US Vice President Kamala Harris will meet Philippine President Ferdinand Marcos on Monday during a visit to the Southeast Asian nation aimed at boosting ties between the longstanding allies.
Harris is the highest-ranking US official to visit Manila since Marcos took power in June.
The trip is part of US efforts to remove any doubt about its commitment to the Asia-Pacific as China expands its clout in the region.
Relations between the Philippines and the United States were strained for years under the China-friendly former president Rodrigo Duterte.
Washington is seeking to bolster its security alliance with Manila under a new president and with rising regional tensions.
That includes a mutual defence treaty and a 2014 pact, known by the acronym EDCA, which allows for the US military to store defence equipment and supplies on several Philippine bases.
It also allows US troops access to five military bases there.
EDCA stalled under Duterte but the United States and the Philippines have expressed support for accelerating its implementation as China becomes increasingly assertive.
"We have identified new locations and have begun a process with the Philippines to finalise those," a US official told reporters on condition of anonymity ahead of Harris's meeting with Marcos and her counterpart Sara Duterte.
"The United States has allocated over $82 million towards implementation (of the existing bases) and more is on the way."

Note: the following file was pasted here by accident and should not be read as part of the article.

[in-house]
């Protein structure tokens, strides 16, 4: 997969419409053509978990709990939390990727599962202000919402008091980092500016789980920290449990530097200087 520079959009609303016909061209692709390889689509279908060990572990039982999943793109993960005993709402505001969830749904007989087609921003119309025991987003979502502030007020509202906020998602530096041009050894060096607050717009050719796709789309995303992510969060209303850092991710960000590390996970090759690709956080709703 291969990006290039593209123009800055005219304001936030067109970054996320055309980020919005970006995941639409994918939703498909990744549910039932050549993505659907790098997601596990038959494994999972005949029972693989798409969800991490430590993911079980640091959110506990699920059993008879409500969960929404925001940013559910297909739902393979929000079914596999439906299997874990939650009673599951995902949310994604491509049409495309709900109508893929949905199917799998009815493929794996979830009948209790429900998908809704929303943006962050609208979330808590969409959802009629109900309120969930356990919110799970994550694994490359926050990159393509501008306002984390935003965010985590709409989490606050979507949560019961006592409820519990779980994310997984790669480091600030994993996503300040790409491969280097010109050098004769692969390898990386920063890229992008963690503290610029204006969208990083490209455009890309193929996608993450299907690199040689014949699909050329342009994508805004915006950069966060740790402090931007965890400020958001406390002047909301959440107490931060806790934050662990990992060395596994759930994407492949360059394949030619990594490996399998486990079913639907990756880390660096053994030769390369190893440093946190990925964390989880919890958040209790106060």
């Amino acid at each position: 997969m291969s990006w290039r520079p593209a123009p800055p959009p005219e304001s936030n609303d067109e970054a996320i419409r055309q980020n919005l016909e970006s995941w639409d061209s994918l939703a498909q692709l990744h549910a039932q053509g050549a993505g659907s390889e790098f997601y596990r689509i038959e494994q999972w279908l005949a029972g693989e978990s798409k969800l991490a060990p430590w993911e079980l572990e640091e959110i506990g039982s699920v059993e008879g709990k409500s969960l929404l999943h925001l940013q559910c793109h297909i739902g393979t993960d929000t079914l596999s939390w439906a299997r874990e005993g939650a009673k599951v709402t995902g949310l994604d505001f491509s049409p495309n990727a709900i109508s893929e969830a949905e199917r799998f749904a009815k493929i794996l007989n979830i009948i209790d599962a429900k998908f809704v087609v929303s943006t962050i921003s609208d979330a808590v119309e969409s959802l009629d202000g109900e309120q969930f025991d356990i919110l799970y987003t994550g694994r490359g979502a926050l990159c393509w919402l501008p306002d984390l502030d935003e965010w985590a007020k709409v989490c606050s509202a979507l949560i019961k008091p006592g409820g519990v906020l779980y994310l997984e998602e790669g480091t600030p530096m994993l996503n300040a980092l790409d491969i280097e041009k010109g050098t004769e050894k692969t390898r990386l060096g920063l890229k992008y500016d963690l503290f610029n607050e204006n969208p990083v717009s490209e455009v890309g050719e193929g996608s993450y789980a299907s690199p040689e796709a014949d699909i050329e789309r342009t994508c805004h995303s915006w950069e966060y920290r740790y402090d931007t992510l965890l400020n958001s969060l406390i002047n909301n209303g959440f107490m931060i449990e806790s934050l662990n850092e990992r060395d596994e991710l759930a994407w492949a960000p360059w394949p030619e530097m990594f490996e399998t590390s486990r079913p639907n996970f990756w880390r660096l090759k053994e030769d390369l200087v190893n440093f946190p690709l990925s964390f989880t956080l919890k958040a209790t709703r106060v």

On Tuesday, Harris will visit the Philippine island province of Palawan, which lies along hotly contested waters in the South China Sea.
China claims sovereignty over almost the entire sea, while the Philippines, Vietnam, Malaysia and Brunei have overlapping claims to parts of it.
Beijing has ignored a 2016 international tribunal ruling that its claims have no legal basis.
Harris will meet members of the Philippine Coast Guard on board one of the country's two biggest coast guard vessels.
She will "reaffirm the strength of the alliance and our commitment to upholding the international rules-based order in the South China Sea and the broader Indo-Pacific," the US official said, using the US term for the Asia-Pacific.
Harris's trip comes after she and US President Joe Biden met separately with Chinese President Xi Jinping last week.
Harris reinforced Biden's message that "we must maintain open lines of communication to responsibly manage the competition between our countries" while speaking to Xi on the sidelines of the Asia-Pacific Economic Cooperation forum in Bangkok, a White House official said.
Among initiatives to be launched during Harris's trip to the Philippines are negotiations for a civilian nuclear pact between the United States and the Philippines.
That could lead to the future sales of US nuclear reactors to the Southeast Asian country.
Marcos is a strong supporter of renewable energy and has insisted on the need to reconsider building nuclear power plants in the disaster-prone country.
However, before the United States can sell nuclear equipment to the Philippines, the two countries must sign a civilian nuclear pact known as a "123 agreement", which is designed to prevent the spread of nuclear weapons.